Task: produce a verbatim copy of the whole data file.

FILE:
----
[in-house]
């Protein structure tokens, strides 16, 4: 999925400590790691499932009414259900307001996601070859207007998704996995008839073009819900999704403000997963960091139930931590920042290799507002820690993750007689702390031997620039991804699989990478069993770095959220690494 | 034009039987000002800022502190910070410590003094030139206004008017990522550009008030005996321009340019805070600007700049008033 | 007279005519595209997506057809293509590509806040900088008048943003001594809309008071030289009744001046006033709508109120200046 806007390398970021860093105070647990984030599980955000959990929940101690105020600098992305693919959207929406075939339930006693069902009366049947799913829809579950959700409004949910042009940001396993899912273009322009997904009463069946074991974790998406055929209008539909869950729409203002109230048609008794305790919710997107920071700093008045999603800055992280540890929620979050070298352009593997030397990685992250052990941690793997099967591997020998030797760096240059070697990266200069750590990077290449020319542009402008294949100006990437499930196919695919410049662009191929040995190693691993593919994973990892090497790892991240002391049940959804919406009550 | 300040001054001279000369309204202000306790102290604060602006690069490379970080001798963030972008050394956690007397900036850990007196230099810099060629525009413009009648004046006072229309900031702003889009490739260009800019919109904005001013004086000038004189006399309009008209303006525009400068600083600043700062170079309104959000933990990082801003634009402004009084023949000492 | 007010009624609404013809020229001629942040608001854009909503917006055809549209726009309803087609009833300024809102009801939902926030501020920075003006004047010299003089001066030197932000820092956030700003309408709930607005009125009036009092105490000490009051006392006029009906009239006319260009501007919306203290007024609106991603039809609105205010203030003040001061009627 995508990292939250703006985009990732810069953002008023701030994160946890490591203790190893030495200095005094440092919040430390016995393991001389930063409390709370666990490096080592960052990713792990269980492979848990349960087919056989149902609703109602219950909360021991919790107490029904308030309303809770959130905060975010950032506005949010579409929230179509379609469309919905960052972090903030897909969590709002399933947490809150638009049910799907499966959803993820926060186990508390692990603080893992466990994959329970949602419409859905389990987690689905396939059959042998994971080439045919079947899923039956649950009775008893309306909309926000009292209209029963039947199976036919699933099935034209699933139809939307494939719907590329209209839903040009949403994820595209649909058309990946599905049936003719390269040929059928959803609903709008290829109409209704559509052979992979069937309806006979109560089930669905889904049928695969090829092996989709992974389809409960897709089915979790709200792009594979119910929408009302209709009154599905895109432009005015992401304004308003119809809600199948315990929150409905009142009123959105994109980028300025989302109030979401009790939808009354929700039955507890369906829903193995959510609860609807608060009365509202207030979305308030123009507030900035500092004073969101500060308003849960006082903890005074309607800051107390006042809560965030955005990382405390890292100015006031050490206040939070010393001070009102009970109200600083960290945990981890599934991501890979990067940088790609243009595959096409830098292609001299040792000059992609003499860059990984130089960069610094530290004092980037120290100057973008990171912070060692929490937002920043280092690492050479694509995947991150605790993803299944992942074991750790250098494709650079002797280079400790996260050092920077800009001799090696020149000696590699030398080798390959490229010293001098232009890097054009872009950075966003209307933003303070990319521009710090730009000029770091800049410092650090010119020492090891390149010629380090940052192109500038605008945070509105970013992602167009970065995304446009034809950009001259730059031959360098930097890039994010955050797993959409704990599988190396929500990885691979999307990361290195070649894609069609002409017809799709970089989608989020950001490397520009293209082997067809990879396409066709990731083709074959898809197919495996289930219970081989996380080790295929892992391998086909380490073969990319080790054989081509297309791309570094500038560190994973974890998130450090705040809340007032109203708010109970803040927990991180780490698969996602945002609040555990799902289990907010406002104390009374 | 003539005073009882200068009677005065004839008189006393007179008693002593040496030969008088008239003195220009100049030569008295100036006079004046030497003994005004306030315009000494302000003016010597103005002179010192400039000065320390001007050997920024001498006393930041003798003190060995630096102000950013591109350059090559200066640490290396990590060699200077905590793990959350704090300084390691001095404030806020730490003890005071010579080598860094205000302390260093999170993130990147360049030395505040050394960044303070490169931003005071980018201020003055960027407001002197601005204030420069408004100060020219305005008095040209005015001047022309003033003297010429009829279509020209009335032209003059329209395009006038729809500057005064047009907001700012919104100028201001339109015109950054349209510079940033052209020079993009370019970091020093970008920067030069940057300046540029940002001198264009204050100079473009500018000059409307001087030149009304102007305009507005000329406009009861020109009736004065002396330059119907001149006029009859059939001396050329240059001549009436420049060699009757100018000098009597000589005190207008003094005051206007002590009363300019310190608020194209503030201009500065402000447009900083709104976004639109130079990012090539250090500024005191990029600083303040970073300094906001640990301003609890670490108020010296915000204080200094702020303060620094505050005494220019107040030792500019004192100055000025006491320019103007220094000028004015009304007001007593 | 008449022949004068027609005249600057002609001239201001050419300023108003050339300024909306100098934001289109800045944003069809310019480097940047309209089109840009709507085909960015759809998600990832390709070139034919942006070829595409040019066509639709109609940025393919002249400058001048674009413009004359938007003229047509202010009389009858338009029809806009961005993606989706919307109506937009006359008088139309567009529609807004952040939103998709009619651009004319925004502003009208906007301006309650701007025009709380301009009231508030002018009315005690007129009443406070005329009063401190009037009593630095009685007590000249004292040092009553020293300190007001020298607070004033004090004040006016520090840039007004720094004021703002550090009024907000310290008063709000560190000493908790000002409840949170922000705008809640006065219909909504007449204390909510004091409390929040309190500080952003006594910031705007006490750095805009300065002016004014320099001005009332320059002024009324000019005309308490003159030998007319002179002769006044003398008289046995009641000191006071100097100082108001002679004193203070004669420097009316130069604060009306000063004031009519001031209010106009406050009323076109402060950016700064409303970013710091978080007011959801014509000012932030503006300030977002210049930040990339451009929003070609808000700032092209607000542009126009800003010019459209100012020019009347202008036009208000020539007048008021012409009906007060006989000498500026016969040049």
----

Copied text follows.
[in-house]
């Protein structure tokens, strides 16, 4: 999925400590790691499932009414259900307001996601070859207007998704996995008839073009819900999704403000997963960091139930931590920042290799507002820690993750007689702390031997620039991804699989990478069993770095959220690494 | 034009039987000002800022502190910070410590003094030139206004008017990522550009008030005996321009340019805070600007700049008033 | 007279005519595209997506057809293509590509806040900088008048943003001594809309008071030289009744001046006033709508109120200046 806007390398970021860093105070647990984030599980955000959990929940101690105020600098992305693919959207929406075939339930006693069902009366049947799913829809579950959700409004949910042009940001396993899912273009322009997904009463069946074991974790998406055929209008539909869950729409203002109230048609008794305790919710997107920071700093008045999603800055992280540890929620979050070298352009593997030397990685992250052990941690793997099967591997020998030797760096240059070697990266200069750590990077290449020319542009402008294949100006990437499930196919695919410049662009191929040995190693691993593919994973990892090497790892991240002391049940959804919406009550 | 300040001054001279000369309204202000306790102290604060602006690069490379970080001798963030972008050394956690007397900036850990007196230099810099060629525009413009009648004046006072229309900031702003889009490739260009800019919109904005001013004086000038004189006399309009008209303006525009400068600083600043700062170079309104959000933990990082801003634009402004009084023949000492 | 007010009624609404013809020229001629942040608001854009909503917006055809549209726009309803087609009833300024809102009801939902926030501020920075003006004047010299003089001066030197932000820092956030700003309408709930607005009125009036009092105490000490009051006392006029009906009239006319260009501007919306203290007024609106991603039809609105205010203030003040001061009627 995508990292939250703006985009990732810069953002008023701030994160946890490591203790190893030495200095005094440092919040430390016995393991001389930063409390709370666990490096080592960052990713792990269980492979848990349960087919056989149902609703109602219950909360021991919790107490029904308030309303809770959130905060975010950032506005949010579409929230179509379609469309919905960052972090903030897909969590709002399933947490809150638009049910799907499966959803993820926060186990508390692990603080893992466990994959329970949602419409859905389990987690689905396939059959042998994971080439045919079947899923039956649950009775008893309306909309926000009292209209029963039947199976036919699933099935034209699933139809939307494939719907590329209209839903040009949403994820595209649909058309990946599905049936003719390269040929059928959803609903709008290829109409209704559509052979992979069937309806006979109560089930669905889904049928695969090829092996989709992974389809409960897709089915979790709200792009594979119910929408009302209709009154599905895109432009005015992401304004308003119809809600199948315990929150409905009142009123959105994109980028300025989302109030979401009790939808009354929700039955507890369906829903193995959510609860609807608060009365509202207030979305308030123009507030900035500092004073969101500060308003849960006082903890005074309607800051107390006042809560965030955005990382405390890292100015006031050490206040939070010393001070009102009970109200600083960290945990981890599934991501890979990067940088790609243009595959096409830098292609001299040792000059992609003499860059990984130089960069610094530290004092980037120290100057973008990171912070060692929490937002920043280092690492050479694509995947991150605790993803299944992942074991750790250098494709650079002797280079400790996260050092920077800009001799090696020149000696590699030398080798390959490229010293001098232009890097054009872009950075966003209307933003303070990319521009710090730009000029770091800049410092650090010119020492090891390149010629380090940052192109500038605008945070509105970013992602167009970065995304446009034809950009001259730059031959360098930097890039994010955050797993959409704990599988190396929500990885691979999307990361290195070649894609069609002409017809799709970089989608989020950001490397520009293209082997067809990879396409066709990731083709074959898809197919495996289930219970081989996380080790295929892992391998086909380490073969990319080790054989081509297309791309570094500038560190994973974890998130450090705040809340007032109203708010109970803040927990991180780490698969996602945002609040555990799902289990907010406002104390009374 | 003539005073009882200068009677005065004839008189006393007179008693002593040496030969008088008239003195220009100049030569008295100036006079004046030497003994005004306030315009000494302000003016010597103005002179010192400039000065320390001007050997920024001498006393930041003798003190060995630096102000950013591109350059090559200066640490290396990590060699200077905590793990959350704090300084390691001095404030806020730490003890005071010579080598860094205000302390260093999170993130990147360049030395505040050394960044303070490169931003005071980018201020003055960027407001002197601005204030420069408004100060020219305005008095040209005015001047022309003033003297010429009829279509020209009335032209003059329209395009006038729809500057005064047009907001700012919104100028201001339109015109950054349209510079940033052209020079993009370019970091020093970008920067030069940057300046540029940002001198264009204050100079473009500018000059409307001087030149009304102007305009507005000329406009009861020109009736004065002396330059119907001149006029009859059939001396050329240059001549009436420049060699009757100018000098009597000589005190207008003094005051206007002590009363300019310190608020194209503030201009500065402000447009900083709104976004639109130079990012090539250090500024005191990029600083303040970073300094906001640990301003609890670490108020010296915000204080200094702020303060620094505050005494220019107040030792500019004192100055000025006491320019103007220094000028004015009304007001007593 | 008449022949004068027609005249600057002609001239201001050419300023108003050339300024909306100098934001289109800045944003069809310019480097940047309209089109840009709507085909960015759809998600990832390709070139034919942006070829595409040019066509639709109609940025393919002249400058001048674009413009004359938007003229047509202010009389009858338009029809806009961005993606989706919307109506937009006359008088139309567009529609807004952040939103998709009619651009004319925004502003009208906007301006309650701007025009709380301009009231508030002018009315005690007129009443406070005329009063401190009037009593630095009685007590000249004292040092009553020293300190007001020298607070004033004090004040006016520090840039007004720094004021703002550090009024907000310290008063709000560190000493908790000002409840949170922000705008809640006065219909909504007449204390909510004091409390929040309190500080952003006594910031705007006490750095805009300065002016004014320099001005009332320059002024009324000019005309308490003159030998007319002179002769006044003398008289046995009641000191006071100097100082108001002679004193203070004669420097009316130069604060009306000063004031009519001031209010106009406050009323076109402060950016700064409303970013710091978080007011959801014509000012932030503006300030977002210049930040990339451009929003070609808000700032092209607000542009126009800003010019459209100012020019009347202008036009208000020539007048008021012409009906007060006989000498500026016969040049």